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In vitro tools for Pharmaceutical or Chemical Testing

A contract research organisation (CRO) is a valuable resource for drug companies and product developers to gain insight into the effects their compounds and chemicals have on the human body, the environment or both. In a non-clinical CRO, there are several highly specialised tools that aid in accurate analysing and reporting a broad range of properties from diverse test articles.

  1. LC-MS/MS – Liquid chromatograpy-mass spectrometry is one of the core tools used in ADME sample analysis. It is highly sensitive and provides valuable data required to understand a compound’s ADME, pharmacokinetics and metabolic profile.
  2. Liquid Handling Robots – Robots can work faster, more precisely and less expensively than people. High throughput liquid handlers allow large numbers of samples to be generated very quickly and robustly leading to improvements in efficiency and quality.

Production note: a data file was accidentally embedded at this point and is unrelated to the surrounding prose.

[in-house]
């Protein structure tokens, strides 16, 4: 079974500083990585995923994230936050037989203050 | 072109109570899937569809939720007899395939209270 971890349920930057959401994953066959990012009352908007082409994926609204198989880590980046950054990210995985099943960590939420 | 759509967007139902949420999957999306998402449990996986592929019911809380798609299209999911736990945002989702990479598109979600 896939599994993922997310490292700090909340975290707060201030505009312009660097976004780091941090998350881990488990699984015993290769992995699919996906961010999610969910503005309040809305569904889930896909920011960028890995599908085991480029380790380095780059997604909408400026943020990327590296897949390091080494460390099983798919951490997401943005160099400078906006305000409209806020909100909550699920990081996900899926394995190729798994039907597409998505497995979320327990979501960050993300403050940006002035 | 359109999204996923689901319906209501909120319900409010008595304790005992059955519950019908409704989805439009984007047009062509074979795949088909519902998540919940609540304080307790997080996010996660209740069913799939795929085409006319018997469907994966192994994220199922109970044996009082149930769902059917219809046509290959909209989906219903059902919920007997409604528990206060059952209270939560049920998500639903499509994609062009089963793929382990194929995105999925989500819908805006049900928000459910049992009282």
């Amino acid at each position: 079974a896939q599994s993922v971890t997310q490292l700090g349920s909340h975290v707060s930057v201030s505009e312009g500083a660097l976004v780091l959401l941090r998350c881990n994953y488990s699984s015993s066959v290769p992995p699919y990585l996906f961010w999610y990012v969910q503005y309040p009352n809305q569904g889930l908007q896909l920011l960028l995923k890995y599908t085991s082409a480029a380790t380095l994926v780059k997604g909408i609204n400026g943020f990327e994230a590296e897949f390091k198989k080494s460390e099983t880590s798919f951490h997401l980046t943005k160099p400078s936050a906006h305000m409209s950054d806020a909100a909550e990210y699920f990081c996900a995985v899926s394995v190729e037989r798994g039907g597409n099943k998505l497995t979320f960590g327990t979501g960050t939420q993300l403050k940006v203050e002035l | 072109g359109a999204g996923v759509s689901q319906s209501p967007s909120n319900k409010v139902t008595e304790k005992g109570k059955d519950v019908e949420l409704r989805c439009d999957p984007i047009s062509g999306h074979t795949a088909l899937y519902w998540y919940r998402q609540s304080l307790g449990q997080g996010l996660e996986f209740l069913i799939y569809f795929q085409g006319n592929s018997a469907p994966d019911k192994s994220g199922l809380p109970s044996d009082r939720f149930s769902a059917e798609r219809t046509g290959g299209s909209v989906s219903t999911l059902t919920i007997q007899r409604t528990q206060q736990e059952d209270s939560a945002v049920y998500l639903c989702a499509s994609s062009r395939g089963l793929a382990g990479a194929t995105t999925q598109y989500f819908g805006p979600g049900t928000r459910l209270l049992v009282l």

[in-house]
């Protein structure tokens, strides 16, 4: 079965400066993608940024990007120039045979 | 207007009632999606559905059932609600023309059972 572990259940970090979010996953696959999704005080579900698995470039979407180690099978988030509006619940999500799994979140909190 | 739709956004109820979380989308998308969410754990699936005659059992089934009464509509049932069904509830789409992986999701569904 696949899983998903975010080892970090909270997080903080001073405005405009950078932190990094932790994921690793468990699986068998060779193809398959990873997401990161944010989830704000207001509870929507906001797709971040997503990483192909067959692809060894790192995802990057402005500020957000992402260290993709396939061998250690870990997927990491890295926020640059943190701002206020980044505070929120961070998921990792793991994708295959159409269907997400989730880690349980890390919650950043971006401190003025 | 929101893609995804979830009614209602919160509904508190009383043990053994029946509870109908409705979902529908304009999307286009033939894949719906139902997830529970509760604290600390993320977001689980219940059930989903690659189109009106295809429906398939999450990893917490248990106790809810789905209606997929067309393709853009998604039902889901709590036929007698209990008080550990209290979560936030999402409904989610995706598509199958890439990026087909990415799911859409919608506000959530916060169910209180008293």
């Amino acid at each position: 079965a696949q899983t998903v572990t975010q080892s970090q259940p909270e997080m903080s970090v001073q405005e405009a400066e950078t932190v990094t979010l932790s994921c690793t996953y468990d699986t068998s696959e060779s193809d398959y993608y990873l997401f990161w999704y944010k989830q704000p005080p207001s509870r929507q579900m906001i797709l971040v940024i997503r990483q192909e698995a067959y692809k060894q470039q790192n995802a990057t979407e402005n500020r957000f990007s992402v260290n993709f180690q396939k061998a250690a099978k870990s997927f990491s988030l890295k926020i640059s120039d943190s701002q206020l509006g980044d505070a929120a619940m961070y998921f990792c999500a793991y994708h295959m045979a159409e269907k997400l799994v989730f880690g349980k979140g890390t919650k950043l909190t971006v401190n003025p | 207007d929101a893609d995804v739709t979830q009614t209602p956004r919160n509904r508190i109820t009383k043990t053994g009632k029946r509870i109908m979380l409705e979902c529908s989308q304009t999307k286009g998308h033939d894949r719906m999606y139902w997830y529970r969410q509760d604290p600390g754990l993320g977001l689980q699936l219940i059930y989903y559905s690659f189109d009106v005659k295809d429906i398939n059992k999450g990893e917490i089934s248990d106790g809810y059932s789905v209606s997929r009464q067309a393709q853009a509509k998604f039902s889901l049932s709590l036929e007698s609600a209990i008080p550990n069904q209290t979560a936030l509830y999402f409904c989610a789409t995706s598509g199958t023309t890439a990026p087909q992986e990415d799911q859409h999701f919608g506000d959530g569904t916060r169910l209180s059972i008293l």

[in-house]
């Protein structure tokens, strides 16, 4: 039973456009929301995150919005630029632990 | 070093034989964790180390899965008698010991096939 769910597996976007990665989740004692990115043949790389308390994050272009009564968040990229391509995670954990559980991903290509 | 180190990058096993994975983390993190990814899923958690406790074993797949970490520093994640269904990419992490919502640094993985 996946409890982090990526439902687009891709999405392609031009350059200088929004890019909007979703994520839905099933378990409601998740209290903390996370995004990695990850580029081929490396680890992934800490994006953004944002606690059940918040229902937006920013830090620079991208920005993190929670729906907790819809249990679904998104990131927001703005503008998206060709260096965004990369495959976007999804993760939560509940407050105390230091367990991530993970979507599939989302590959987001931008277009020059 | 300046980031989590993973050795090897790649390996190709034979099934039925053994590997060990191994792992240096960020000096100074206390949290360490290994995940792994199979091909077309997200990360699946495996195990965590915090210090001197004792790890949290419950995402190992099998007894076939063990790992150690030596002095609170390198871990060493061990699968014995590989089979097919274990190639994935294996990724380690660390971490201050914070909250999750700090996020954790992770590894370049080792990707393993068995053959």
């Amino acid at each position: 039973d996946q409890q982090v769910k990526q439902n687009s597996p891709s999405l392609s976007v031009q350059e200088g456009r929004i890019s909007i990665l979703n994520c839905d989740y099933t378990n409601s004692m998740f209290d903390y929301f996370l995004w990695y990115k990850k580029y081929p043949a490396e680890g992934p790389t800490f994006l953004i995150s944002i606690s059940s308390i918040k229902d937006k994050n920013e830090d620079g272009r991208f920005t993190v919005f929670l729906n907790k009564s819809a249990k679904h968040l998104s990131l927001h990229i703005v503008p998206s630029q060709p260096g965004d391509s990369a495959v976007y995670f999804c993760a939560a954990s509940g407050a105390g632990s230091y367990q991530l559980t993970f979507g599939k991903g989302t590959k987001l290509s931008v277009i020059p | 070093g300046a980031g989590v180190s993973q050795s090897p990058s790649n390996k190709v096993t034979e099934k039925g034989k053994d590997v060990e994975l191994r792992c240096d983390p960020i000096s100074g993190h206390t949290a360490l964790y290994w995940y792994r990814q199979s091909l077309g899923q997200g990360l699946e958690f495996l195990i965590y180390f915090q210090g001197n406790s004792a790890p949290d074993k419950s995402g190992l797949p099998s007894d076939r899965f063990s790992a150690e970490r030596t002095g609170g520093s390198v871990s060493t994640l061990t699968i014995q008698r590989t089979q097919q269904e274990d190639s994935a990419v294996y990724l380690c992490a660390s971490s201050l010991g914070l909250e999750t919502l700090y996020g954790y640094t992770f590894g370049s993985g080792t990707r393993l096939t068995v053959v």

3. High Content Imaging – Also called High Content Screening (HCS) or High Content Analysis (HCA). High Content Imaging is a type of microscopy that uses fluorescent dyes or fluorescently labelled antibodies to elucidate how a chemical affects cellular health. HCS is particularly powerful in toxicology and cytotoxicity assessment. It also has significant utility in screening and target validation, providing the ability to screen massive libraries of compounds in a short timeframe.
  4. Microelectrode Array (MEA) – MEA instruments are valuable in assessing the function of cells with electrophysiological characteristics like cardiomyocytes and neurons. MEA assays can be run in a high throughput environment, with some platforms capable of analysing 96-well plates. Not only can certain MEA assays evaluate electrophysiological changes and impairments in cells, but some can the specific mechanism of action (MOA).
  5. 3D Microtissues – Three dimensional microtissues show tremendous promise in in vitro These are cultured from multiple cell types that form a microtissue spheroid that is essentially a tiny organ. The 3D microtissues exhibit metabolic activity and are robust enough for extended dosing and exposure assays. Because they are structured similarly to actual organ tissue, they may provide more physiologically-relevant data than standard 2D models.
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